Breakingviews - Oil’s big crash is more rational than it looks

Oil pump jacks work at sunset near Midland, Texas, U.S., August 21, 2019. REUTERS/Jessica Lutz

LONDON (Reuters Breakingviews) - Oil prices have gone through the floor, literally. The price of a barrel of West Texas Intermediate crude oil went negative for the first time in history on Monday as traders panicked that storage for black gold coming from the vast U.S. fields had filled to the brim. Normally, that sort of crash in one-month U.S. crude futures would be indicative of something funny going on in the market rather than something deeply disturbing. In this case, both things can be true.

The immediate cause of the mayhem was the normally innocuous news that the so-called “front-month” contract for May is expiring on Tuesday. Usually, investors who want to continue to invest in oil would simply sell their soon-to-expire paper to buyers that want it right now, and then buy the June contract, with a minimal price difference between the two.

Yet with the June contract still trading at $20 a barrel, that spread is now at an unprecedented level. Plummeting demand and a lack of restraint from U.S. drillers mean that at the current rate, storage capacity in Oklahoma will be full in a few weeks, traders told Reuters. Buyers are so wary of taking delivery of crude amid what they see as a global oil glut and a storage crunch that they will only do so at murderously low prices.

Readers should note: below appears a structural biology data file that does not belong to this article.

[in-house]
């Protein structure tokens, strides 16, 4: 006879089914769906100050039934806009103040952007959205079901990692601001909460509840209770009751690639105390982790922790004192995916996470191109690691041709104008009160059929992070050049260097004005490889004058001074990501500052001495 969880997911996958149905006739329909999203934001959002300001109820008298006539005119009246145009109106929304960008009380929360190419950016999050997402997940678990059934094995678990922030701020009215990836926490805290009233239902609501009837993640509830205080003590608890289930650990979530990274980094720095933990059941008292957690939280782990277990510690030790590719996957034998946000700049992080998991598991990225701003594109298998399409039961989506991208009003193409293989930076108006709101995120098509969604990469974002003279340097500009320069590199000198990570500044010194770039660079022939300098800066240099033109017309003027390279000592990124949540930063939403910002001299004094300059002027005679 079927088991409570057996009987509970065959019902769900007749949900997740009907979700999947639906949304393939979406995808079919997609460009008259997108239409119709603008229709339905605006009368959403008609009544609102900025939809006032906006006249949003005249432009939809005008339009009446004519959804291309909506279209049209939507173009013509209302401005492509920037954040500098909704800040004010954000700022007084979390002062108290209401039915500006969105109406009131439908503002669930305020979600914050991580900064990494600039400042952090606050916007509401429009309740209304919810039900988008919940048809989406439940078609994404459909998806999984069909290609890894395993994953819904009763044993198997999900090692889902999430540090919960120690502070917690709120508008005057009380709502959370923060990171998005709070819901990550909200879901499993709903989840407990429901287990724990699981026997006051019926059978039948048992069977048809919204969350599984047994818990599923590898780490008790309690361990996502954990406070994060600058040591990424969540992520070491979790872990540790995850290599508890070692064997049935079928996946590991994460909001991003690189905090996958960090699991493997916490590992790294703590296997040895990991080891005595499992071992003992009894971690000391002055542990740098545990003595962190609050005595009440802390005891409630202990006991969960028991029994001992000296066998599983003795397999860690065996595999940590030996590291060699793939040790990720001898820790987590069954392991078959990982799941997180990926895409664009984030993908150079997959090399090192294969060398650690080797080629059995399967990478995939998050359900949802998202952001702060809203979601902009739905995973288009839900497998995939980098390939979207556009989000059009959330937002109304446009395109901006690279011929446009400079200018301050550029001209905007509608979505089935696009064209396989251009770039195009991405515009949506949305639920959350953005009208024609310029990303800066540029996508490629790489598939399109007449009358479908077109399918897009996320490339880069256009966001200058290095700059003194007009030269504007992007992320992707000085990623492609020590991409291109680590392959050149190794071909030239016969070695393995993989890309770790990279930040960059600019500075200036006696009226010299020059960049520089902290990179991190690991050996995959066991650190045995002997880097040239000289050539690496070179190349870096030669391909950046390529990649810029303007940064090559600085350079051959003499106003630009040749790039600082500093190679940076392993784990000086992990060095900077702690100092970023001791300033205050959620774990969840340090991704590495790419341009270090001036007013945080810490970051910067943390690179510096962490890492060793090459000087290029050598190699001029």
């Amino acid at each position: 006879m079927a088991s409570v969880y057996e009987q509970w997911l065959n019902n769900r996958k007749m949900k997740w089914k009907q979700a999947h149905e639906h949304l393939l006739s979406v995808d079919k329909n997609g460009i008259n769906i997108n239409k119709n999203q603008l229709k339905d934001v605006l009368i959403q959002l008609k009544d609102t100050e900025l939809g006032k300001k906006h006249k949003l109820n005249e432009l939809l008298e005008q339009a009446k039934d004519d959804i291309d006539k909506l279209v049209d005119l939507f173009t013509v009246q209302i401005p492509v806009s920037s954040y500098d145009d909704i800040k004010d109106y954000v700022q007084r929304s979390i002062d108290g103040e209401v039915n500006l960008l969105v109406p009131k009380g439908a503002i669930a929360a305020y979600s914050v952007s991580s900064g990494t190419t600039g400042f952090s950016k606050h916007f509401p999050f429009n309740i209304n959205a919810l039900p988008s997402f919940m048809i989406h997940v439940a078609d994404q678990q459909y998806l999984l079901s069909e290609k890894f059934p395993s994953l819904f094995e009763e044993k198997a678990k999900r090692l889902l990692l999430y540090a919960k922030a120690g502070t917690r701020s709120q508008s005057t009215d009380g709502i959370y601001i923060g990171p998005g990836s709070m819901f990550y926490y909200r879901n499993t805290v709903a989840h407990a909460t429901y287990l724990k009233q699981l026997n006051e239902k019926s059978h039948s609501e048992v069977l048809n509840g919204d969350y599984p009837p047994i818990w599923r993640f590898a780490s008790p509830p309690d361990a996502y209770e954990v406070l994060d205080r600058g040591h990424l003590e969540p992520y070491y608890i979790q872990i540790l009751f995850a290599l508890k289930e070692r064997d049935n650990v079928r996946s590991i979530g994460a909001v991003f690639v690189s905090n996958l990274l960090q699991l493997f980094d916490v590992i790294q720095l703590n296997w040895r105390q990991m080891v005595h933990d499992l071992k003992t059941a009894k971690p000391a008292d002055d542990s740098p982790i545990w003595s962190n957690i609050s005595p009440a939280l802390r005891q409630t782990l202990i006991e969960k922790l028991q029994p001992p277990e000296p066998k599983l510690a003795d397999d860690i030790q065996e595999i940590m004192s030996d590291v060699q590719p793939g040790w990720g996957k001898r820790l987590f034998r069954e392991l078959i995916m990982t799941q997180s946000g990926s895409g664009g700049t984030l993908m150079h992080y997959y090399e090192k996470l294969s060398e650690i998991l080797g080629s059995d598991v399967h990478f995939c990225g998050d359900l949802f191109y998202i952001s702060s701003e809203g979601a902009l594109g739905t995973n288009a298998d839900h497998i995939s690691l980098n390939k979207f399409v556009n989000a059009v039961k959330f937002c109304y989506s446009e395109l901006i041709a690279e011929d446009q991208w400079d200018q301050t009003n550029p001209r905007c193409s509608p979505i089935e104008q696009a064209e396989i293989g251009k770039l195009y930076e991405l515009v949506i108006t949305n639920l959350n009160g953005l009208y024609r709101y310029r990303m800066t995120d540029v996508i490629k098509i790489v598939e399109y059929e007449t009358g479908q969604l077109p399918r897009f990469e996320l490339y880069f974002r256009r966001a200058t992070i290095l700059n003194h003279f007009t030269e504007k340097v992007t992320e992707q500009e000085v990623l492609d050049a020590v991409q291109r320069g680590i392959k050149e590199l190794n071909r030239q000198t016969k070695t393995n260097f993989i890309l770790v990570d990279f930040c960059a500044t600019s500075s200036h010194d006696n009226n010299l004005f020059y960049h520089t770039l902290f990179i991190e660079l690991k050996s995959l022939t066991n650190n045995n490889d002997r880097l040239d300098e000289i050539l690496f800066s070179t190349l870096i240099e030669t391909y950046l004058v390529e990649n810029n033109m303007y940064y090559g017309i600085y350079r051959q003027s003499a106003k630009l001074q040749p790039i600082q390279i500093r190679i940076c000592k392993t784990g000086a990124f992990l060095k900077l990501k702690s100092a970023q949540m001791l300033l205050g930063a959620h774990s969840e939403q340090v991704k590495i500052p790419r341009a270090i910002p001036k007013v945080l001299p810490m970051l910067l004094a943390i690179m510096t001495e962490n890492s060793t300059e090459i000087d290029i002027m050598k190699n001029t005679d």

The optimist’s view, if such a thing is possible, is that other oil benchmarks are less bombed out, and dislocations like this could also suggest short-term investors are struggling with their trades. The similar contract for Brent crude, which reflects oil prices in Europe, fell “only” 9% to $25 a barrel on Monday. Recent cuts led by Saudi Arabia and Russia in theory offer a coordinated reduction that will remove 10 million barrels of oil from the market daily in May and June.

Critically, though, these cuts don’t start until next month. A large chunk of the promised cuts may not even materialise, and pressure on Texas regulators to limit production hasn’t transpired, suggesting there’s no regional relief in sight either.

The basic problem remains that the hit to daily global oil demand from Covid-19 could be as high as 30 million barrels. If so, storage will be busted through, and prices will need to fall low enough for the market to balance. While Monday’s epic crash may represent an overshoot, it is based in reality.


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